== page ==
In this article, we are going to focus on how powerful even the minutest amount of faith can be and why that is so.

When Your Faith Feels Small, Remember Where Your Faith Comes From

There are times when all Christians feel as if their faith is hanging by a thread. When going through these hard times, it can be very helpful to remember that your faith was given to you by God. Real faith is a gift, and God does not give us faith for nothing.

  • With faith, we are able to approach Jesus with an understanding that he is the Son of God.
  • With faith in Jesus, we grow in the knowledge of the Lord as we learn what it means to live as Christians.
  • With faith in Jesus, we are freed from the bonds of law (legalism) because we know that we cannot live in true righteousness by our own ability.
  • With faith in Jesus, we are healed from the brokenness of sin as we learn to forgive others as God forgives us.
  • With faith in Jesus, we will bring forth fruits of righteousness, bringing God glory as we live out the gospel.
  • With faith in Jesus, we will trust the Lord and we will not live in fear.
  • With faith in Jesus, we will overcome all accusations of this world, even those of The Accuser.
  • With faith in Jesus, we will thrive in the kingdom of heaven during our present lives.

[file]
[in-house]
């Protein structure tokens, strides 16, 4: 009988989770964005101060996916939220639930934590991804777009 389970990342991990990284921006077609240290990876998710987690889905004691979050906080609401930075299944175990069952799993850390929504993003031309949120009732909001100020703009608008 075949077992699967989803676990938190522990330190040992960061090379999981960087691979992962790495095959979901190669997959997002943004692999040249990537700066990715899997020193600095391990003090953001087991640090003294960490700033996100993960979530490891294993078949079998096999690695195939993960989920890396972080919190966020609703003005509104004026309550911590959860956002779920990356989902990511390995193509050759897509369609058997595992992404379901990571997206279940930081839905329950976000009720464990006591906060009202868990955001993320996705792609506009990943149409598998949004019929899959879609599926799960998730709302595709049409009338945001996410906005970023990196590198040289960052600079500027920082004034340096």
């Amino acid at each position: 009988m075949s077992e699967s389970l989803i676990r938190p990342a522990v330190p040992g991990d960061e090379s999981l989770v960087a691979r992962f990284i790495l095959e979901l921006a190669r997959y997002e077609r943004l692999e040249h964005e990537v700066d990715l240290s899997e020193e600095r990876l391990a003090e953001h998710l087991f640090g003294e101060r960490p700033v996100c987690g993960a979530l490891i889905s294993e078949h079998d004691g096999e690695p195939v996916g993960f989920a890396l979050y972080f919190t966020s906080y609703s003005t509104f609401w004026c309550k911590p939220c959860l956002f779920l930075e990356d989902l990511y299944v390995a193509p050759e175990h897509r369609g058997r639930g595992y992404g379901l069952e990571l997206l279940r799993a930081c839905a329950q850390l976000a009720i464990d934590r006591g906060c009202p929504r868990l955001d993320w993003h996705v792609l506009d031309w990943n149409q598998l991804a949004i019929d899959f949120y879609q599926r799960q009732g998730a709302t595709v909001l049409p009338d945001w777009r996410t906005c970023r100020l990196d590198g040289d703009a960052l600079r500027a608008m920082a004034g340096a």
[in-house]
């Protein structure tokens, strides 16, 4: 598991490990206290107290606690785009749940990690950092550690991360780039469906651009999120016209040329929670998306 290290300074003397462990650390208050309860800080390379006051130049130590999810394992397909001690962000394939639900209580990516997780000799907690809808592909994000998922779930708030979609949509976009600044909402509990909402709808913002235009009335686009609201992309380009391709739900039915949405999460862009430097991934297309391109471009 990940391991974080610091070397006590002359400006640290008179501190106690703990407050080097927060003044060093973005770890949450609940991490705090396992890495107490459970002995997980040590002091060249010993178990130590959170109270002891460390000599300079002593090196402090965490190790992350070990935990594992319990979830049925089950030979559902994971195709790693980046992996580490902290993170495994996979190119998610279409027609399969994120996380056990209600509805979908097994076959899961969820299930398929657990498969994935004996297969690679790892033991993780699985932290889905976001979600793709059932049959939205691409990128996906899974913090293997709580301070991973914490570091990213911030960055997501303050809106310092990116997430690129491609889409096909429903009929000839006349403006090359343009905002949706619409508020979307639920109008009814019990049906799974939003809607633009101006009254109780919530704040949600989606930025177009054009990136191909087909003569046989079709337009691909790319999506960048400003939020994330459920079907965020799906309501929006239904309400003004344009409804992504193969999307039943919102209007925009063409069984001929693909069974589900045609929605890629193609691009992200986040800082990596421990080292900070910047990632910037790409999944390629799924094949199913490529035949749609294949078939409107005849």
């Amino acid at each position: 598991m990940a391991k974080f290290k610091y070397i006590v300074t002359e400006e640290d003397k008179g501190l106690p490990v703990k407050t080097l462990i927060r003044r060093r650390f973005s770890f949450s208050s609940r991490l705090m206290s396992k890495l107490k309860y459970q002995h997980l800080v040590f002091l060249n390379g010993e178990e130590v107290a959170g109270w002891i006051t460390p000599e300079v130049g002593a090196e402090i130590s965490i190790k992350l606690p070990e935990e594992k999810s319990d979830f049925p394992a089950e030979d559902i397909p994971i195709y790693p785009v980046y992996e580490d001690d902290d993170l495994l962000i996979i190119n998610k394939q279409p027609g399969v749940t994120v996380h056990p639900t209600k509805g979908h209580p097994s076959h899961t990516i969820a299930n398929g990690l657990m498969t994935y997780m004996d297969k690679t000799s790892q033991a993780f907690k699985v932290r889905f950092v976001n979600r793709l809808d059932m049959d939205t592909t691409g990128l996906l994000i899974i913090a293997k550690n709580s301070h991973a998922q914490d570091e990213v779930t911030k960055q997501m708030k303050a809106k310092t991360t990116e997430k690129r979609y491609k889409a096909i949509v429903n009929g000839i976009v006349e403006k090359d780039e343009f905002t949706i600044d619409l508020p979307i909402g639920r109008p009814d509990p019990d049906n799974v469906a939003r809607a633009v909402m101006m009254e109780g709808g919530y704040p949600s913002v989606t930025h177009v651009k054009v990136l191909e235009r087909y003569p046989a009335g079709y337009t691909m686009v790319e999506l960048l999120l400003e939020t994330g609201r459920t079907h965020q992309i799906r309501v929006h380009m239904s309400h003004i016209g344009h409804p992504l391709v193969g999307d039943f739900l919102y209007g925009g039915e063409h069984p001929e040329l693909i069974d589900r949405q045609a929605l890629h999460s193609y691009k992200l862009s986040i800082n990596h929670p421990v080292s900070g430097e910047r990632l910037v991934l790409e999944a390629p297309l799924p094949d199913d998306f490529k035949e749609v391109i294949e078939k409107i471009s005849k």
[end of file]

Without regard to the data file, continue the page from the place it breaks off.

• With faith in Jesus, we will overcome death.
  • With faith in Jesus, we are made wise virgins and faithful servants in the everlasting kingdom forever.

Faith is a precious gift to those who God is raising up as His children. As we walk by faith, we grow in the things of the spirit as we die to the bonds of the flesh. It is an on-going journey, and one that is under the complete authority and workmanship of our creator. There is nothing we can do to earn it and there is nothing we can do to stop it. All things are by the power of God, and it is He who is “the author and finisher of our faith.”

As Jesus teaches us how to walk by faith according to the power of the Holy Spirit in us, we stop struggling so much. We stop living in fear. We stop trying to perform outwardly and instead trust that who we are will change overtime as we are made in the image of Christ. We will not focus on what this world has to offer or what those in this world think of us, because we have faith in something better. We have the kingdom of heaven, now and forever.

All things are given to you, dear Christian. From the moment you first believed until the day you are raised from the dead or transfigured at the coming of the Lord, Jesus, all things pertaining to your salvation are given by grace through faith.

Little Faith Accomplishes Much

How mighty is your God? How vast and immense is One who is eternal? How powerful do you suppose even a vapor of His ability within us might be? If you have faith, you have power living inside of you. Even if that faith seems minute, this is something given to you by the Almighty!

When we call out to Jesus in faith, he hears us. We do not always feel full of faith, but it is in these moments of weak faith that Jesus is made strong in us. His mercy, patience, and power are shown to us so that we know our hope lies in Jesus alone. He hears the broken and the humble. He resists the proud. Sometimes it is the weakest of us, those who are most prone to doubt, and even those who have struggled to believe in Jesus at all who are most likely to be made strong in Christ.